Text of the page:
Our news releases, fact sheets, environmental health information and more are now published in Spanish. We even have a Twitter feed in Spanish. Our Beyond Translation Initiative goes a step further, seeking meaningful dialogue with community leaders, small business owners, representatives from faith-based organizations and academia. We want to not only provide information, but help these communities use that information for action. To date, forums have been held in Texas, North Carolina, Pennsylvania and Washington, DC. On October 26th of this year there will be another meeting here in Washington, DC.
The bottom line is that we have to go to every community and impress upon them that the issues of environmental protection are their issues, that their work is our work, and that their struggles are our struggles.
So we have a number of programs in place to do just that. On the national scale, EPA has been working on an environmental program with its Mexican counterpart for over 17 years. We have taken concrete steps to produce environmental results benefiting more than 7 million residents along the southern border – including the 1.5 million who live without potable water and sanitation services, in colonias along US-Mexico border.
At the end of this week, we’ll partner with other Federal Agencies on the 2nd Annual Hispanic Career Advancement Summit. We know our work is stronger when our workforce reflects the communities we serve. By recruiting, retaining and developing a talented, diverse workforce, we can be sure that all voices are part of the decision making process, and that all communities are included in the solutions we put into place.
And we have a variety of grant programs to encourage promising students in environmental fields. Since 2000, we’ve awarded $3.5 million in fellowships to Hispanic students, helping them move into scientific careers. That mirrors the partnership you announced today to promote Science, Technology, Engineering and Math training – training that will be essential in the energy revolution we’re trying to spark. It also makes me think back on my own experience. I am a chemical engineer by training, and studied science my whole life. It’s exciting to think that a STEM internship or EPA fellowship might be training a future EPA Administrator.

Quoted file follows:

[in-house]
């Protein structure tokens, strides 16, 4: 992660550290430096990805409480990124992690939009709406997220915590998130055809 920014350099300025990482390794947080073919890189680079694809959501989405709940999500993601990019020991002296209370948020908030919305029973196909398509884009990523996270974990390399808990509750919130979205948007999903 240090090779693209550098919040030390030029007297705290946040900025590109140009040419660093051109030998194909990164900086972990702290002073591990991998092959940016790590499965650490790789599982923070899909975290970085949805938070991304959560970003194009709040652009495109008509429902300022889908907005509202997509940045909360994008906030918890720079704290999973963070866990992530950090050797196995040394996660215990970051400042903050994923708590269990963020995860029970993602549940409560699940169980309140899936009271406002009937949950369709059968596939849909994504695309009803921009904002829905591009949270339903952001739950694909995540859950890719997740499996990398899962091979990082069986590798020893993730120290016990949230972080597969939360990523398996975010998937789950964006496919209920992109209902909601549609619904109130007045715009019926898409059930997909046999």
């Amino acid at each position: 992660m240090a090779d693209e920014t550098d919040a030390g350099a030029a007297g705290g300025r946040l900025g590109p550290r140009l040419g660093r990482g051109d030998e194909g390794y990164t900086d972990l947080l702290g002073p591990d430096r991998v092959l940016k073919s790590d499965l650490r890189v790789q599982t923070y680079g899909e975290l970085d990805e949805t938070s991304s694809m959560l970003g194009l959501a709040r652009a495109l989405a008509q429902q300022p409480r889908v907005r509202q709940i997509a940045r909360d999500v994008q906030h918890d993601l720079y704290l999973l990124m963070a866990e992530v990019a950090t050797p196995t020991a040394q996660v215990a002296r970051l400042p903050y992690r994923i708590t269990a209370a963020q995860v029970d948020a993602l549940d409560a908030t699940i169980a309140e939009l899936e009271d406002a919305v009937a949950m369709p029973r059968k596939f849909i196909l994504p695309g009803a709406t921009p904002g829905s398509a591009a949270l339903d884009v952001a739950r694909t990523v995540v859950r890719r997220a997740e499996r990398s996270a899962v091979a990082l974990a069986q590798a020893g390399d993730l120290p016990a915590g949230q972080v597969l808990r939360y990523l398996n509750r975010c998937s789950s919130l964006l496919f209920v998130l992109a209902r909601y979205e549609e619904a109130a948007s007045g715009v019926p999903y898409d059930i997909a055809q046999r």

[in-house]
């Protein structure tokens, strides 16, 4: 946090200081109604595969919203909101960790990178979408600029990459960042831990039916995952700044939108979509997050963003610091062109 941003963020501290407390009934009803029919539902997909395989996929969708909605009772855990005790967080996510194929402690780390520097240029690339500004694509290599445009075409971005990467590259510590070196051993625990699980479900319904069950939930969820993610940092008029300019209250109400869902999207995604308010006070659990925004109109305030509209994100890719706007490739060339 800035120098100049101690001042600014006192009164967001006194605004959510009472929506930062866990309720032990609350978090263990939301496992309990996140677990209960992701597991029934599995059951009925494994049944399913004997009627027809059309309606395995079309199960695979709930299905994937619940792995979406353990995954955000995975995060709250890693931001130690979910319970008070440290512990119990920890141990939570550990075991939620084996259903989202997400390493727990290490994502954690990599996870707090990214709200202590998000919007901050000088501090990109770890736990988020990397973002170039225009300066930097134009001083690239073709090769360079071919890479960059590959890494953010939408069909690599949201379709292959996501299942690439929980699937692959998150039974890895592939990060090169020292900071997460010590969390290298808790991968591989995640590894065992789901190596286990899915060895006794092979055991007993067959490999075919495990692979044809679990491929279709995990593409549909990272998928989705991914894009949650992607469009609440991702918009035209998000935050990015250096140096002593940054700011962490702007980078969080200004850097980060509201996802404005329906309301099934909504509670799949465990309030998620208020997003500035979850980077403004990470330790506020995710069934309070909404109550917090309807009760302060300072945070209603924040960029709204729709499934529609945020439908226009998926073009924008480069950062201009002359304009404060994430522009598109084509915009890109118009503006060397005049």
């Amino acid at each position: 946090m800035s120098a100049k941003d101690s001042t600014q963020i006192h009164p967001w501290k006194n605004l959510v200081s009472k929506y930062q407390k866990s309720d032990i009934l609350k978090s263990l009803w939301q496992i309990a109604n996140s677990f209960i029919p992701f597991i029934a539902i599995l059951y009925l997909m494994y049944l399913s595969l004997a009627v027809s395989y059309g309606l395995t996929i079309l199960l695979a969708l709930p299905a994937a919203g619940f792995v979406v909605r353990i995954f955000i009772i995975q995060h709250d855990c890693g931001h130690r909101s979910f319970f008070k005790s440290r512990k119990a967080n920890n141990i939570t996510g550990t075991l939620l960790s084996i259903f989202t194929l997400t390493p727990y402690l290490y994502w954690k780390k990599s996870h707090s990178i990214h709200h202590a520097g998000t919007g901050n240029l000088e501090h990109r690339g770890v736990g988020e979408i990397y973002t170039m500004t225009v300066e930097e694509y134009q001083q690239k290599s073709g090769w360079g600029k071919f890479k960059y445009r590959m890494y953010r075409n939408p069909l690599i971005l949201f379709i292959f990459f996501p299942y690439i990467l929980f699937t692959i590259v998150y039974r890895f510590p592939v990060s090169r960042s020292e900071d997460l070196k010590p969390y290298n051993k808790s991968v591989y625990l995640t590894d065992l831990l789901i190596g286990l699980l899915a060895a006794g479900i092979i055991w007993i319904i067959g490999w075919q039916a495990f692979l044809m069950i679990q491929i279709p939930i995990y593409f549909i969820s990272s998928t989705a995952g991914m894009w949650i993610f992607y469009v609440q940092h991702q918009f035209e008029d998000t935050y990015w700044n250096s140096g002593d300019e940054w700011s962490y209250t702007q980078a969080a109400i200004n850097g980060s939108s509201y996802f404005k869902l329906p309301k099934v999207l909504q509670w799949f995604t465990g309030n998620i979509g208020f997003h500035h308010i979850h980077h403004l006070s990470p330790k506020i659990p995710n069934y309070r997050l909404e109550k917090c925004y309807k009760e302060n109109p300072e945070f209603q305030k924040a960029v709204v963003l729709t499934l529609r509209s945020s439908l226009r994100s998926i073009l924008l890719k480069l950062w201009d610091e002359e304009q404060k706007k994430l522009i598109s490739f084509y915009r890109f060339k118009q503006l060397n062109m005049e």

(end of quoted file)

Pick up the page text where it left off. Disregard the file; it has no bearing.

I also want to mention an announcement we made just about an hour ago. I came here straight from the White House, where I announced a new proposed rule to increase fuel efficiency in cars, SUVs and small trucks. You may remember that in May, President Obama met with auto makers, auto workers, governors from across the country, myself and others to announce an historic agreement on fuel efficiency. That announcement was also a directive to get to work – and today we took the next step in fulfilling the promise of that agreement.
The new proposed standards will require an average fuel economy of 35.5 mpg in 2016 – a level that will reduce oil consumption by an estimated 1.8 billion barrels, prevent greenhouse gas emissions of approximately 950 million metric tons – the equivalent of about 42 million cars – and at the same time, save consumers more than $3000 in fuel costs.
This is a path forward that is win-win for our health, for our environment, and for our economy. And it will go a long way towards reducing the health threats from air pollution. In the near-term, we will be able to prevent asthma and other illnesses that affect Latinos in disproportionate amounts. Over the long-term, this is a significant advance in dealing with global climate change so that we don’t leave that problem for our children to solve.
These are a start. But there is much more to be done. We need new advocates striving to protect the health of their communities. We have to bring forward new leaders to save our planet. And we need this community to play a role in the debate our nation is having right now.
We want to ensure that Latinos are leading the energy revolution, and securing the green jobs of the future. We want to ensure that they are being heard when they call for cleaner land, air, and water, and the protections they need to safeguard the health of their children. I’m challenging you to carry the banner with us.
There are powerful voices calling for change in our immigration policy, our health care system, and our economy. Help us raise those voices to call for change in our nation's environmental and energy future. Help us broaden the idea of environmentalism to welcome and engage Latinos. Use the influence you have to shed light on the devastating health and environmental threats in your communities.
EPA is once again guided by a broad vision of public health protection and environmental preservation. And Latinos in America are increasingly concerned and disproportionately impacted by these issues. I am here on behalf of President Obama to say that – on this and so many other issues – we’re asking for your partnership, and counting on your leadership. I look forward to working with you. Thank you very much.
Neither the Catt Center nor Iowa State University is affiliated with any individual in the Archives or any political party. Inclusion in the Archives is not an endorsement by the center or the university.